Follow by Email

Monday, June 27, 2011

Radical 2 Kingdom & The "General Equity" of the Law

The Westminster standards teach that the general equity of the civil code given to ancient Israel is still binding upon civil magistrates today. When it comes to the execution of blasphemers radical 2 Kingdom (R2K) proponents will assert that the general equity for the death penalty under Moses is now excommunication from the church. A popular proponent of the R2K movement posted me a while back saying:

"Since you continue to insist on general equity, what is the general equity of executing blasphemers (Deut, 7 Deut; 13)? I haven’t heard where you go with that or how it might apply to the Christian magistrates treatment of Mormons and Jews. I believe that the general equity is excommunication."
It’s hard to imagine that such thinking has received a place within the Reformed community and even on some Reformed sessions.

That the church has a responsibility to deal with sin does not imply that the state does not. In fact, it is a common fallacy to argue for a repeal of directives that pertain to the state from directives that pertain to the church. One could just as well argue that the state should not discipline professing-Christian rapists because the church should censure them. It's rather apparent, is it not (?), that under the guise of preserving the general equity of civil sanctions, R2K proponents would prefer to see them replaced without remainder.

Maybe R2K proponents would like to distinguish for the rest of us how their view of applying the general equity of the civil case laws differs from an outright abrogation of those laws. If their view of "general equity" is for all intents and purposes no different than abrogation, then why should their interpretation of " general equity" seam plausible and confessional? The church doesn't need the "general equity" of the civil case laws to know it should censure blasphemers. Consequently, since the church apart from the case laws already has exhaustive instructions on spiritual matters pertaining to censure - how can it be maintained that the case laws are not indeed abrogated given that they are rendered useless under such an R2K interpretation of the Westminster standards? If the case laws no longer apply to the civil magistrates and are no longer to resemble the original penal sanctions in any respect, how can it be maintained that they are to be preserved in their general equity? R2K is not an affirmation of the preservation of the general equity of the civil case laws but a blatant denial of it.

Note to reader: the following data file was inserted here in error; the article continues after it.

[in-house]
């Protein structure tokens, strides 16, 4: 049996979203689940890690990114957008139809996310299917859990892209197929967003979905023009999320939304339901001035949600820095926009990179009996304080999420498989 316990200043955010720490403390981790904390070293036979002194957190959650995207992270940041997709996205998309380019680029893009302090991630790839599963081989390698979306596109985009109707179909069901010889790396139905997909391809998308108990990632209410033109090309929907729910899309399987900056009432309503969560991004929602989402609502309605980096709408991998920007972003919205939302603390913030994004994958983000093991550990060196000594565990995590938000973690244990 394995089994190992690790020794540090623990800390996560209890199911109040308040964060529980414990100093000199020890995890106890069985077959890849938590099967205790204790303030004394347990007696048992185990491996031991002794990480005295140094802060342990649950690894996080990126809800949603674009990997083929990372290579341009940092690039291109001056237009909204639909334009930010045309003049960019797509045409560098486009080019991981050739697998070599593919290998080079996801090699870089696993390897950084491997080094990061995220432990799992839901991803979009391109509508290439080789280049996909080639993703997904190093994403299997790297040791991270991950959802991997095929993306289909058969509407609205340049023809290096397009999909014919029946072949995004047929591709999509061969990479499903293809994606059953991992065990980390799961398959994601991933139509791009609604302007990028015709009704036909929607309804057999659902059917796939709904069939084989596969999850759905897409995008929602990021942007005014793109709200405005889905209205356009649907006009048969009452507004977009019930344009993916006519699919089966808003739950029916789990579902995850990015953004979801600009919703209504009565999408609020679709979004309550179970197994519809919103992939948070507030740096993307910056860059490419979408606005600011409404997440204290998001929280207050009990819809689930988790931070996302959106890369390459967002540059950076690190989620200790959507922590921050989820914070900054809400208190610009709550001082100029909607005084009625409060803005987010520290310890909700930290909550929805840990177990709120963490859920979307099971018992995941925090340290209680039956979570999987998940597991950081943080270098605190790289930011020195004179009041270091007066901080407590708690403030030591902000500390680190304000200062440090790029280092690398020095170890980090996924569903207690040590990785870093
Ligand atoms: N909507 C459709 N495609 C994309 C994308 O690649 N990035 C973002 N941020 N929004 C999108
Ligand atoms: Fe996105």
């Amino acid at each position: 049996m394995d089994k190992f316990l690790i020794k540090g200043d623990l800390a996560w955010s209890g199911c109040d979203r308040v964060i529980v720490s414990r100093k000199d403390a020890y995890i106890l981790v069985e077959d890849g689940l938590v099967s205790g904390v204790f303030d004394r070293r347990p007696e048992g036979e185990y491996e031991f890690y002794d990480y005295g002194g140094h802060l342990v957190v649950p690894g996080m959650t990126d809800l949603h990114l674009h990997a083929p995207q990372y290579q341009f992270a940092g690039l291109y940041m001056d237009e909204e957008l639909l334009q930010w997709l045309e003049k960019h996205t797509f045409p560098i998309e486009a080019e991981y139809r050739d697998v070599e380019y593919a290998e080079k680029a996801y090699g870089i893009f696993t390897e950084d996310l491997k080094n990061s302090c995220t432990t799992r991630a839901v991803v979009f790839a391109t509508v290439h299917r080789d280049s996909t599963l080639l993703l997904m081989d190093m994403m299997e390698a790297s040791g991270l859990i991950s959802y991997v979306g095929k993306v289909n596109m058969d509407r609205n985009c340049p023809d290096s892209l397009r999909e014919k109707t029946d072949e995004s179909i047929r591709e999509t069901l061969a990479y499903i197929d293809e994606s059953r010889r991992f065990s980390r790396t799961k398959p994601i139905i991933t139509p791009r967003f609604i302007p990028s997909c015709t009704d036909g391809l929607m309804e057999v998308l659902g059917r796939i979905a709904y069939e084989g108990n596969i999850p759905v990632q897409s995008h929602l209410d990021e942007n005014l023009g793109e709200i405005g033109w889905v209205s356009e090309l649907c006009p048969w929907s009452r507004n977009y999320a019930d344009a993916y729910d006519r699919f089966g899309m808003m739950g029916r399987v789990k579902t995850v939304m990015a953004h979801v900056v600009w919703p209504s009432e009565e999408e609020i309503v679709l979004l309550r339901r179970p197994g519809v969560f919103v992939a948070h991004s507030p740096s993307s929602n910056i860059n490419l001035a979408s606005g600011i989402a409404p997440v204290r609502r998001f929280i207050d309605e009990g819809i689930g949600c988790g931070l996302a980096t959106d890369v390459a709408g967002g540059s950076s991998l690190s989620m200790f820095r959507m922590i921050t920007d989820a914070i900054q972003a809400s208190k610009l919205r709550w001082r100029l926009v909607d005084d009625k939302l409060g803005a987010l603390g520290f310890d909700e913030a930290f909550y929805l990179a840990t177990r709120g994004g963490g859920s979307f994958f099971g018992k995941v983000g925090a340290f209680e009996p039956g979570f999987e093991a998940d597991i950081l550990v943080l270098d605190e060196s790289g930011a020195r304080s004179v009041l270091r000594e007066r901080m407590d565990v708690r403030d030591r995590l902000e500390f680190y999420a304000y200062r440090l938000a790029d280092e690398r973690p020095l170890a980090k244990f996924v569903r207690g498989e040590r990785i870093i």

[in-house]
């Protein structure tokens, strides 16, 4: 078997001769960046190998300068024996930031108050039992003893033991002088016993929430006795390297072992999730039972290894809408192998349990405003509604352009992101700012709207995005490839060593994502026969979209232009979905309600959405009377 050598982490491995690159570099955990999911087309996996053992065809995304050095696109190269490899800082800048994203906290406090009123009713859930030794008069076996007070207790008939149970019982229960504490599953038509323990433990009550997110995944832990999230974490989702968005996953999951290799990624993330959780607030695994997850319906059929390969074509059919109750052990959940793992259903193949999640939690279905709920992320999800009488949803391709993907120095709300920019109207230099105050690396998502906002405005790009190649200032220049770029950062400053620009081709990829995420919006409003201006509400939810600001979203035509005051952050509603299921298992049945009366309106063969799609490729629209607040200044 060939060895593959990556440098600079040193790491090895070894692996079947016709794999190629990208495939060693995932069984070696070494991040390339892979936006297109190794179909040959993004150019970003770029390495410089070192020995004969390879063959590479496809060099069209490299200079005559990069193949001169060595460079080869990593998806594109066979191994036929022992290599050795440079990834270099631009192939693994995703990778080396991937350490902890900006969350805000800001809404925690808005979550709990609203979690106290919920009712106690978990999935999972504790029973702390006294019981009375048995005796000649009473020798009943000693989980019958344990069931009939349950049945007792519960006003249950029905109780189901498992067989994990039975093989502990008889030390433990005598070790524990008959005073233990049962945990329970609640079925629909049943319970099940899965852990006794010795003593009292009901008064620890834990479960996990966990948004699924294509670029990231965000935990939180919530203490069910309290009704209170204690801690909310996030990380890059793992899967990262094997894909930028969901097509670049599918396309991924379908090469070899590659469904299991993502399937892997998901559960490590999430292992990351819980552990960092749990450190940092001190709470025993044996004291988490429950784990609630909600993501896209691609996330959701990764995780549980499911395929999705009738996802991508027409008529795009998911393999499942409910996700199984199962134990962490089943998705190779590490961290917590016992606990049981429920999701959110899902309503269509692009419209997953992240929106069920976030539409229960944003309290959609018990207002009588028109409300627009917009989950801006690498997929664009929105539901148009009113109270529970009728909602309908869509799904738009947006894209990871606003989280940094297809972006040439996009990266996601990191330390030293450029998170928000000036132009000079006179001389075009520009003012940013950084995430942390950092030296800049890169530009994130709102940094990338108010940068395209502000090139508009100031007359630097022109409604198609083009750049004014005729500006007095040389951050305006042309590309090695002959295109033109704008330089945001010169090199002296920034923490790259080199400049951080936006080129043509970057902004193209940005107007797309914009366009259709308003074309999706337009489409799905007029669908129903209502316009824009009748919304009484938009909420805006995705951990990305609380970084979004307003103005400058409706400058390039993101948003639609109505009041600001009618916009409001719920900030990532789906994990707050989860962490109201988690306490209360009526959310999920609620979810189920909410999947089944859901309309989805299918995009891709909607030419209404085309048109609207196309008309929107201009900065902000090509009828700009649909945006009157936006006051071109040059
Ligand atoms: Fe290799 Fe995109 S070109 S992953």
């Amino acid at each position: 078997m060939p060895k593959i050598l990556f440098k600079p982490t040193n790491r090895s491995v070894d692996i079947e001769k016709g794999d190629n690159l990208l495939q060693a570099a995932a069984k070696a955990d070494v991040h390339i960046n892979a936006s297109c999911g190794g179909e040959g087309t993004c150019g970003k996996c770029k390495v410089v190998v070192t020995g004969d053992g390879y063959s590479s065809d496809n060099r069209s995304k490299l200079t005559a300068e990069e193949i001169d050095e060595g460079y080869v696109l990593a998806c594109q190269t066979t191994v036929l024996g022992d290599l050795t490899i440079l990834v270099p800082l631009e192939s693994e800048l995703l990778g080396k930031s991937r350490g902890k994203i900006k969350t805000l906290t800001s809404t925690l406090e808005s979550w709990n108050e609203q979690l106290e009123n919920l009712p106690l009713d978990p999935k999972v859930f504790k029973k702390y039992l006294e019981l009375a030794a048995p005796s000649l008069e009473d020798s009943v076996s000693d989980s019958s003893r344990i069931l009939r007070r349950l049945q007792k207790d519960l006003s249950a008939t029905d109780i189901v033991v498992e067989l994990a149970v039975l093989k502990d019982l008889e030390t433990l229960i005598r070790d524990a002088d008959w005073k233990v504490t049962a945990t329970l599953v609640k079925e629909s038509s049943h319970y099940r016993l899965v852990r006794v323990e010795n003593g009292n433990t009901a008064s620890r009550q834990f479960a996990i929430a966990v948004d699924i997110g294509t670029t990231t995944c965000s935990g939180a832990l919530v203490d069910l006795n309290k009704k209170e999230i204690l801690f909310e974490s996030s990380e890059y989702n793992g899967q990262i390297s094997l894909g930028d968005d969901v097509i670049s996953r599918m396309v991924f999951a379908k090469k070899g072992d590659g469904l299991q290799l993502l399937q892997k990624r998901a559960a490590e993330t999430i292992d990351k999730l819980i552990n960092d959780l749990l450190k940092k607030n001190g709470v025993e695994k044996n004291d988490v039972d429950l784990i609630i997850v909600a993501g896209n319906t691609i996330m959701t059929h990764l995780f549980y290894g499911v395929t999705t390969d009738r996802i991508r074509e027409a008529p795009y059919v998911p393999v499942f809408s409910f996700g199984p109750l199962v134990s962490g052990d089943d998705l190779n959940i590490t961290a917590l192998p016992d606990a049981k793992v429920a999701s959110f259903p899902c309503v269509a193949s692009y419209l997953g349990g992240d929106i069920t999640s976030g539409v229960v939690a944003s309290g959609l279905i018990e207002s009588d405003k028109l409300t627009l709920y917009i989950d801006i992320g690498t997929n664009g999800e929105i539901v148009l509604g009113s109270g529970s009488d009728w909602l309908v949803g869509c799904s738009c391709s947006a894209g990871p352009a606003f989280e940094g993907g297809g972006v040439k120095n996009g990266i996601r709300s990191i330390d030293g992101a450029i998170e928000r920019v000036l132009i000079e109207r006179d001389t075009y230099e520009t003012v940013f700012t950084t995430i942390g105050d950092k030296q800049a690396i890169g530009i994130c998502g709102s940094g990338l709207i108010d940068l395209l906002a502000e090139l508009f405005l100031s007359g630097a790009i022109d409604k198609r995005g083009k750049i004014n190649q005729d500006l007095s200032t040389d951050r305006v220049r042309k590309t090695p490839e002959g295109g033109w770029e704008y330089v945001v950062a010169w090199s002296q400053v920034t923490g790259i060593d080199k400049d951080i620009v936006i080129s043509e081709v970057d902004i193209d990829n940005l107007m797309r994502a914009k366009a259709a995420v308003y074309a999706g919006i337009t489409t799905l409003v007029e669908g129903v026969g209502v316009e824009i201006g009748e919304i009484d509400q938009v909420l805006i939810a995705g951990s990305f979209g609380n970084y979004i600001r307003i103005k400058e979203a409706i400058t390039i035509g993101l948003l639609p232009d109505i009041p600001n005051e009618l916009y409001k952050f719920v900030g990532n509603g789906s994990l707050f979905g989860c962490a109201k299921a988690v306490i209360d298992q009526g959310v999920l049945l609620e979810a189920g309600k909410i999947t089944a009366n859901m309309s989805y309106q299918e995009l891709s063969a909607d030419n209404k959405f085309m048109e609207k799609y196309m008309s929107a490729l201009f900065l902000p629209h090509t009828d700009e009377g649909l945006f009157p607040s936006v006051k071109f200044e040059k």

It is simply arbitrary (and hazardous) to operate under the principle that one is not accountable to the state because he is accountable to the church. There was excommunication under the older economy, a “cutting off” (an exile of sorts), that was not accompanied by OT execution. Yet in God’s wisdom both were operative, presumably with distinct purposes. Accordingly, it seems a bit dubious that excommunication is equitable to execution, if for no other reason than the translation does not preserve the general equity of the civil sanction! The two aren’t even close to being equitable because, at the very least, repentance lifts the penalty of excommunication, which was not the case for capital crimes under the older economy.

Let’s not pretend any longer, shall we? By collapsing execution into excommunication the general equity of the sanction is not preserved but rather obliterated. But R2K proponents cannot admit that because in their autonomous thinking and quest for civil pluralism they also fancy themselves as the keepers of the Confession, while too often being historically inaccurate and theologically incorrect.

Now I have not argued here that public blasphemy is a crime punishable by death (though I am certain it is). The point I am making here is not that blasphemers should be put to death (for treason in God’s universe), but that it is a farce (and serious falsehood) to suggest that one may harmoniously affirm R2K and the Westminster standards. It is one thing to take exception to the Westminster standards and quite another thing to promote a misinterpretation of those standards. My Baptist and Arminian brethren do so all the time, take exception to the Reformed standards. However, their practice pales insignificant to those who would take exception to the Confession while claiming they don’t.